The meaning of leisure

This is a quite interesting article whose story is not quite revealed by its title, The Value of Work. Let me provide some of the text as a way to encourage you to read it all. It is about the US but has implications everywhere. It seems that people want more from their jobs than just a means to pay the bills, which hardly surprises me since that is what I wanted myself.

It seems 2021 was the year of “footloose and fancy-free.” That’s the impression one would get, at least, from employment trends. Almost 39 million Americans said “au revoir” to their employers in 2021. September alone saw a record-breaking 4.4 million employees voluntarily quitting their jobs. Labor economists are still busy crunching numbers, trying to make sense of this “Great Resignation.”…

My age cohort [late 30s early 40s] is extremely confused about work. Throughout our lives, we have struggled to answer the most basic questions about its meaning and significance. Why do human beings work? What sort of work is most fulfilling and honorable? What do dedicated workers deserve, from employers, the state, or society at large?…

When people expect work to fulfill their deepest hopes and dreams, reality will generally disappoint. This may partly explain why an event like Covid could trigger a flurry of resignations. Even if their current jobs are acceptable, workers want more. Why settle for a job that merely pays the bills, when things could be so much better?…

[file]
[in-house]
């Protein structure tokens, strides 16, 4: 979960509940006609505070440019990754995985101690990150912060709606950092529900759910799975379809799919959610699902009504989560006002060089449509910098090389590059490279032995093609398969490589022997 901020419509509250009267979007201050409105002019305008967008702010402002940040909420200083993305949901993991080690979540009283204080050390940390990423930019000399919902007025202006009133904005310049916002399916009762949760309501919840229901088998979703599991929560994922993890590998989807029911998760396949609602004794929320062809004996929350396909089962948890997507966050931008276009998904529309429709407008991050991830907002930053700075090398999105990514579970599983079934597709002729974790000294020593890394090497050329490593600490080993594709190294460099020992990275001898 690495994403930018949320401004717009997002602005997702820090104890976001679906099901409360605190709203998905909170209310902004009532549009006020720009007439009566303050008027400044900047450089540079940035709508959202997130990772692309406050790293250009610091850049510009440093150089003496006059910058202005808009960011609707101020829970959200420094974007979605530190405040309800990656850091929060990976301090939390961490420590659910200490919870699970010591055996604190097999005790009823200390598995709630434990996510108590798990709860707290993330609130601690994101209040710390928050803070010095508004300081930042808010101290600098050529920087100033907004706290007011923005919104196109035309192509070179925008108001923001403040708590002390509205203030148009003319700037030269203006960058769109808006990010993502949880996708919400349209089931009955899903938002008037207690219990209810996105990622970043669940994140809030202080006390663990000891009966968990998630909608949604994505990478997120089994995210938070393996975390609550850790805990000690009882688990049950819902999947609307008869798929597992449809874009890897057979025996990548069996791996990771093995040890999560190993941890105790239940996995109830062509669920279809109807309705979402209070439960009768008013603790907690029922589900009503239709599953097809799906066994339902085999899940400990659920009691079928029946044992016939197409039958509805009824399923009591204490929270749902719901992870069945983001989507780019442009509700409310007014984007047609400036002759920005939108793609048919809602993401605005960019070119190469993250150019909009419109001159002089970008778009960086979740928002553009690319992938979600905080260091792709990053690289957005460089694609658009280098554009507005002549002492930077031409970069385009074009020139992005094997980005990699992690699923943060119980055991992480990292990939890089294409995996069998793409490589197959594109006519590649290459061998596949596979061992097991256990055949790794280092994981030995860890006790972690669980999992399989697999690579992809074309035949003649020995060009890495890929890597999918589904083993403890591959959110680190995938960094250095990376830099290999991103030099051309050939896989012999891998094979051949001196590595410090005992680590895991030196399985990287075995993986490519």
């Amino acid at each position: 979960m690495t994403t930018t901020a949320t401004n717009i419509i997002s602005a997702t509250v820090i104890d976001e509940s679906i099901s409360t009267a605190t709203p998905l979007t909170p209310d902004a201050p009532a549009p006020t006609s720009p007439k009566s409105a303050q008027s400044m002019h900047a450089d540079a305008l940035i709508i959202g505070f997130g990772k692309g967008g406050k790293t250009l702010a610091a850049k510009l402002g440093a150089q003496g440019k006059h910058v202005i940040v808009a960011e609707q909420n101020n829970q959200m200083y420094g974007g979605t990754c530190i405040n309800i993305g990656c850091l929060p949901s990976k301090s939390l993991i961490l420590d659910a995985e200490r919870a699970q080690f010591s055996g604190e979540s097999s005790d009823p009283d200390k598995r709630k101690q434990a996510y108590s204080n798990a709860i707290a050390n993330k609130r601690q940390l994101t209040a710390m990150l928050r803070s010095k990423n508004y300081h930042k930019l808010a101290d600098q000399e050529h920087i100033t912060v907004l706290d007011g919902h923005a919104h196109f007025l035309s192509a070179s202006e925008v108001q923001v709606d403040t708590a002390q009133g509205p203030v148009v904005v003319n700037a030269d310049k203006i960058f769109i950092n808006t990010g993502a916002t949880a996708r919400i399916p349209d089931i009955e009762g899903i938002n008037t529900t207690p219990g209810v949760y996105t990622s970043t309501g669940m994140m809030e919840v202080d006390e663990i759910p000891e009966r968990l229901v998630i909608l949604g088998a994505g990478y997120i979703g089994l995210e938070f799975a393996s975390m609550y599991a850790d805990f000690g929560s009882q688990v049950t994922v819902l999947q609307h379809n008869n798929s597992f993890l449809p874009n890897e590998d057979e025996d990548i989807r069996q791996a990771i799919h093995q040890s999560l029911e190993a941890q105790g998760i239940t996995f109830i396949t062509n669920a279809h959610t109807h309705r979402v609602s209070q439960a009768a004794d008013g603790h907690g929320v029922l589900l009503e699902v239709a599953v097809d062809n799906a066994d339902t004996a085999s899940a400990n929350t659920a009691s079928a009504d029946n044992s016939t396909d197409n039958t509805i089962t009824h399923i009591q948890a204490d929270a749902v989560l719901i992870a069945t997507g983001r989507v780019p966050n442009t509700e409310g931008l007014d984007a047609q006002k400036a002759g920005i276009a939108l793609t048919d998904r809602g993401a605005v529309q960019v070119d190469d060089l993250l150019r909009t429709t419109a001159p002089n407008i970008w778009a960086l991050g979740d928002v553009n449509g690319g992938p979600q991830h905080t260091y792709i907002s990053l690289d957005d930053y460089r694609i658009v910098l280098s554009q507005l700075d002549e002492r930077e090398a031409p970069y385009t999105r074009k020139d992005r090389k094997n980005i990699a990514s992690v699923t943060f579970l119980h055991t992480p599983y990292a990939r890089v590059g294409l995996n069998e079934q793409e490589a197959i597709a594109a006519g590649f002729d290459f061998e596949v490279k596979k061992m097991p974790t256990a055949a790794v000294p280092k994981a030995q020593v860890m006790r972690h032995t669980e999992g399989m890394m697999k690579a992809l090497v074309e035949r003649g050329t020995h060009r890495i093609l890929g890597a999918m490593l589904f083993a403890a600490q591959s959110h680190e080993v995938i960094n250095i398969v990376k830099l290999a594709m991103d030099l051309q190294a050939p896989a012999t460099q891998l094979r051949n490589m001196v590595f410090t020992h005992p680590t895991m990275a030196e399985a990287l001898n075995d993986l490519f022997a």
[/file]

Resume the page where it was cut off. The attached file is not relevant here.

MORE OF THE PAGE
If the Great Resignation has taught us anything, it is this. No one fully understands what is happening in American labor markets. Our economy is still changing rapidly, but that’s not the only variable. Workers are changing too. Both conservatives and liberals are coming to see the defects in the paradigms that dominated their approach to labor across the last 40 years.

But no matter how you slice it, if we are going to go to cafes and travel the world people will need to work behind the scenes to allow it to happen. Even a day at the beach requires an enormous collective communal effort. Work can give a person meaning, but there are other ways to make sense of one’s life as well. We are not yet in an automated world where human effort can be reduced to a minimum.

But it may be coming and sooner than we might think.

 

2 thoughts on “The meaning of leisure

  1. “Be fruitful…” (Gen 1:28). Since we are endowed with the same type of character as a very creative God, we will always have a desire to be creative (or fruitful) too. We have free-will to do whatever we want though “everything is permissible but not everything is beneficial” 1 Cor 10:23.

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